According to the Massachusetts Institute of Technology (MIT) Technology Review, two researchers at the prestigious Imperial College London have utilized artificial intelligence (AI) and machine learning to analyze hundreds of crypto pump-and-dump schemes to figure out a way to spot them before they occur. Since…
According to the Massachusetts Institute of Technology (MIT) Technology Review, two researchers at the prestigious Imperial College London have utilized artificial intelligence (AI) and machine learning to analyze hundreds of crypto pump-and-dump schemes to figure out a way to spot them before they occur.
Since the 2017 bull market of cryptocurrencies, pump-and-dump schemes in the digital asset exchange market have become a major issue for both investors and regulators.
Even on major trading platforms, the market has seen assets pump within a period of hours and dump within seconds after the build-up, mostly organized by private Telegram groups, leading retail investors to lose out massively.
In their study, Jiahua Xu and Benjamin Livshits at Imperial College London revealed that on average, at least two pump-and-dump schemes are materialized in the crypto market on a daily basis, producing $7 million in daily trading volume.
The researchers said that hundreds of pump-and-dump schemes happen every quarter and the only way to not be affected by them is to completely avoid assets that show any sign of an artificial price build-up.
For instance, one of the 236 pump-and-dump schemes Xu and Livshits studied between July 21 and November 18 is a little-known coin called BVB. The researchers said that once a Telegram group announced the initiation of a pump on the asset, the price of BVB almost immediately skyrocketed to its peak.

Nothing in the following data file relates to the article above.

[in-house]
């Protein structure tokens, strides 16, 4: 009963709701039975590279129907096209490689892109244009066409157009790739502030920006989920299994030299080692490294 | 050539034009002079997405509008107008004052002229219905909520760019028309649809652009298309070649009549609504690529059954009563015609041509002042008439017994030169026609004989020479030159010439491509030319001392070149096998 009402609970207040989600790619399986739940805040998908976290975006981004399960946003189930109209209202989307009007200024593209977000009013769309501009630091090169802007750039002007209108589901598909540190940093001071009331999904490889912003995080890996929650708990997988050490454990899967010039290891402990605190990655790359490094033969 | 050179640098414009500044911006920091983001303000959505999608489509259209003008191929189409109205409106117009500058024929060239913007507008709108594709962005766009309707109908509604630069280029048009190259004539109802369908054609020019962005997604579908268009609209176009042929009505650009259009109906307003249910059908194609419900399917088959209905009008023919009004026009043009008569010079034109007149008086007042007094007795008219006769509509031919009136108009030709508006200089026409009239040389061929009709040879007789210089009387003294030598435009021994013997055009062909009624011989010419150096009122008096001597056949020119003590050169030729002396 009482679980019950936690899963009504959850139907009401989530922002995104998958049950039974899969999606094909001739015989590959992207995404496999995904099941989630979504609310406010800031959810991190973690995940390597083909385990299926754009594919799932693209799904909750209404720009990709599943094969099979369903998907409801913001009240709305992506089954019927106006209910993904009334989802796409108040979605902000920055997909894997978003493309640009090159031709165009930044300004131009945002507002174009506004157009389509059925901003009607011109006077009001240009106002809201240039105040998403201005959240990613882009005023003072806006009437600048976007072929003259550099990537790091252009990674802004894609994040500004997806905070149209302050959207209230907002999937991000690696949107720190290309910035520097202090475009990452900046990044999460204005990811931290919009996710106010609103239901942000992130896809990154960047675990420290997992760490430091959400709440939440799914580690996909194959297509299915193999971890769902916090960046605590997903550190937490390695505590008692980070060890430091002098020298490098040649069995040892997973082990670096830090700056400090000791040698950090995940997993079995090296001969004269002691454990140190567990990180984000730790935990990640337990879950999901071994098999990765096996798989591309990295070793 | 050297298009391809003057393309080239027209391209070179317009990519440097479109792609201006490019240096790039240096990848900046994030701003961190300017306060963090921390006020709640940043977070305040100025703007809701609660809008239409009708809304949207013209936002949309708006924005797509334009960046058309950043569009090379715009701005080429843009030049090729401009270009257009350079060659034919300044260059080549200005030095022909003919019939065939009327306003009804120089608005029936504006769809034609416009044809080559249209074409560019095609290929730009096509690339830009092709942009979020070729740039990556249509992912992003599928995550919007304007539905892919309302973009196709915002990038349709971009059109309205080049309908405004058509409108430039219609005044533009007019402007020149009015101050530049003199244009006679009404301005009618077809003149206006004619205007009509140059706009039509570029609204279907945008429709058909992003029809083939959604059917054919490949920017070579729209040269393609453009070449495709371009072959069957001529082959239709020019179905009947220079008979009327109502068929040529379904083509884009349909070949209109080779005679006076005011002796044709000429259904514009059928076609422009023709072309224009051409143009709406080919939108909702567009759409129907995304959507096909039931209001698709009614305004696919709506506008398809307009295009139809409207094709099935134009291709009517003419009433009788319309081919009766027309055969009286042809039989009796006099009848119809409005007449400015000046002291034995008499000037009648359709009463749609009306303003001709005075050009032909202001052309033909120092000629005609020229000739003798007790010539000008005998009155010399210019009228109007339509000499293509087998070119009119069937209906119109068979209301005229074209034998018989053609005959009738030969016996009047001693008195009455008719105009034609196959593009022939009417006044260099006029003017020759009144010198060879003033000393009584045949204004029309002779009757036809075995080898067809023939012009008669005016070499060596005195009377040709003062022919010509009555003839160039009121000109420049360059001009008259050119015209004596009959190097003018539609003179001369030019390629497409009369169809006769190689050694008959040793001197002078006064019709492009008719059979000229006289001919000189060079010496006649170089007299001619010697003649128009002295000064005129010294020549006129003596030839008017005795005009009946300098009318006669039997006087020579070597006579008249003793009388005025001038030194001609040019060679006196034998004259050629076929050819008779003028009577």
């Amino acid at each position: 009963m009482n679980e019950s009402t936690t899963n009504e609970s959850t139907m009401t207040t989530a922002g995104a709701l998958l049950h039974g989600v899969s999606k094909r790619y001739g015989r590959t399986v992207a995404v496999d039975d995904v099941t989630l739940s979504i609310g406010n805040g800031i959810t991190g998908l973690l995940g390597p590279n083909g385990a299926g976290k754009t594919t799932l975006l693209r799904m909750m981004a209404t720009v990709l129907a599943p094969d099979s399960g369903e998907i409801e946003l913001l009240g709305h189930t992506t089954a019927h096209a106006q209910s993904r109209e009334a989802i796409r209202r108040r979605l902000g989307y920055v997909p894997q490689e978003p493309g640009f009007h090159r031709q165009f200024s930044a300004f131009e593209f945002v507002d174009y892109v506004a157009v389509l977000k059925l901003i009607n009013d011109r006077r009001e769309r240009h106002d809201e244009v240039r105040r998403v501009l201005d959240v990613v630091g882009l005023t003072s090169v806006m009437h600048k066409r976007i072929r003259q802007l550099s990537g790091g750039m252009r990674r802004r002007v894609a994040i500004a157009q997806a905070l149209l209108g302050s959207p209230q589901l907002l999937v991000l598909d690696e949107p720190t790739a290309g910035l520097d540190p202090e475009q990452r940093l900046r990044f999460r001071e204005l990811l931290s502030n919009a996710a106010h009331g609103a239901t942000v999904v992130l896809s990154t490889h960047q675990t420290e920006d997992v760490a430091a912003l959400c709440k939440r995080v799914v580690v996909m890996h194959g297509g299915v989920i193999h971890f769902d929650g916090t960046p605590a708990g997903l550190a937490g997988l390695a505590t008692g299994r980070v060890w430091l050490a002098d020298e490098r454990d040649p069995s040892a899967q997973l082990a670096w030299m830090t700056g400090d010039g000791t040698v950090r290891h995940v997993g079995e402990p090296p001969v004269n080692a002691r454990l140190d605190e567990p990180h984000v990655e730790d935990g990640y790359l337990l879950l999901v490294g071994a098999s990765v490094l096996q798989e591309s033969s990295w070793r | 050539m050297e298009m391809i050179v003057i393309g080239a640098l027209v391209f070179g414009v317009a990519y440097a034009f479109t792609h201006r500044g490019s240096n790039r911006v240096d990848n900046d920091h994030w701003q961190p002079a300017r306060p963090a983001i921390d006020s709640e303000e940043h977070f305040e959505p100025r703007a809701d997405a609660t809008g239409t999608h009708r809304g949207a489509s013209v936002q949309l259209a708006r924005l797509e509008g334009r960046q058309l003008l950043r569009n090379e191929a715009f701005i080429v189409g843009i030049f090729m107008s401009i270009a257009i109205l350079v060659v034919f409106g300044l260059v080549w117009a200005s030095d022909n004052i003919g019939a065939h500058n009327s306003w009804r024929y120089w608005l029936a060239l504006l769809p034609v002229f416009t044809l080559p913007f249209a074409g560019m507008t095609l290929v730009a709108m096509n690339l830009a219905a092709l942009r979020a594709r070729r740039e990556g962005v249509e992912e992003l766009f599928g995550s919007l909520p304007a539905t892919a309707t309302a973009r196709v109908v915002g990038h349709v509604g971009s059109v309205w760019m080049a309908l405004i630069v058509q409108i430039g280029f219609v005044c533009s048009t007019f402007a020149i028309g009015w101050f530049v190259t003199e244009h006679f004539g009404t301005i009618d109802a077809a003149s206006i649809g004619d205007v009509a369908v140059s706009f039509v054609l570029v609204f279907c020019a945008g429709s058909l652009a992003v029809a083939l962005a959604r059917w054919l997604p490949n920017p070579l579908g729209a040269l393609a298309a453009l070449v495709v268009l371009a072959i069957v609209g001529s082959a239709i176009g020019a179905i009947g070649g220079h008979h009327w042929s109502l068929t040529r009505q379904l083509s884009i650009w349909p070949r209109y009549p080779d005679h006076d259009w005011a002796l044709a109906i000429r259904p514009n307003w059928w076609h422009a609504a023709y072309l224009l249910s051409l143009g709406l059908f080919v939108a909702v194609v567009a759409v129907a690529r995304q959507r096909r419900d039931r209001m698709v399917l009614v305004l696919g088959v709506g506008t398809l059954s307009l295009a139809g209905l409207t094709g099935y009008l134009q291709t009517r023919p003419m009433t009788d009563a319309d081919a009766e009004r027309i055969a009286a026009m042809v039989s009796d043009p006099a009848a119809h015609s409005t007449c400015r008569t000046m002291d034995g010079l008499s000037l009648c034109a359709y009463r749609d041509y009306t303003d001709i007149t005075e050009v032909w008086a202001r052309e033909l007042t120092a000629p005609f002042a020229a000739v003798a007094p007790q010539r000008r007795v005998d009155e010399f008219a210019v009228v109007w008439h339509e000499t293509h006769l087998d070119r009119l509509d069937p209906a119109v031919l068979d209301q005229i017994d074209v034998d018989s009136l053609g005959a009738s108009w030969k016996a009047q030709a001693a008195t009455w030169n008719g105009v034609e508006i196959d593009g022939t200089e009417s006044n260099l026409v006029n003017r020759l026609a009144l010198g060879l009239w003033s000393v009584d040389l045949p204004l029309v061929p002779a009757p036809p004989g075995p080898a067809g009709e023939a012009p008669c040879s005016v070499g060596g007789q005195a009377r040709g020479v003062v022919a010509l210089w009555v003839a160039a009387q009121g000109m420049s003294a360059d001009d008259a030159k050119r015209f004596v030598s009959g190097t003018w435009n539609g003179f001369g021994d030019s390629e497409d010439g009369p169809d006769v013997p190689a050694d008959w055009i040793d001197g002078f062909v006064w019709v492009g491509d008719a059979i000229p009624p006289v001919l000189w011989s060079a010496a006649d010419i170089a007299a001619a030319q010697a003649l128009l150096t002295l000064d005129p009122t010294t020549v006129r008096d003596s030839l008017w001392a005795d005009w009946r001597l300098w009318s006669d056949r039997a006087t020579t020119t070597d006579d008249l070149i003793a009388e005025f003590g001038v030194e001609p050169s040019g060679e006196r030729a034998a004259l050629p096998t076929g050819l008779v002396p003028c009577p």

To go from a low price range to an all-time high, it took BVB 18 seconds.
The researchers wrote:
“We notice that the first buy order was placed and completed within 1 second after the first coin announcement. After a mere 18 seconds of a manic buying wave, the coin price already skyrocketed to its peak. Three and half minutes after the start of the pump-and-dump, the coin price had dropped below its open price.”
With low market cap cryptocurrencies, especially those with less than $1 million in daily volume, it is very cheap for manipulators to artificially create an upward price movement in an instant. The sudden increase in price then fuels a follow-up rally, influencing many other investors in the market to join in out of fear of missing out (FOMO).
The researchers also stated that some insiders accumulated crypto assets even before the pump is initiated to stay ahead of the pack and squeeze out a higher profit margin over fellow “pumpers.”
“The study reveals that pump-and-dump organizers can easily use their insider information to take extra gain at the sacrifice of fellow pumpers,” Xu said.
Most of the information Xu and Livshits gathered was discovered by a machine-learning algorithm that was trained using historical pump-and-dump schemes to instantaneously detect potential pumps before they even begin.
But, to the majority of traders that do not have a machine-learning algorithm readily available, the researchers said that a simple way to find out if an asset is going through a pump-and-dump cycle is to see if a low volume and low market cap cryptocurrency sees unexpected trades in an unexpected period.
Although the Commodities and Futures Trading Commission (CFTC) has released a stern warning to investor groups in the crypto market against running pump-and-dump schemes, strict regulations have not been practical and effective in preventing them.
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Last modified: January 10, 2020 3:27 PM UTC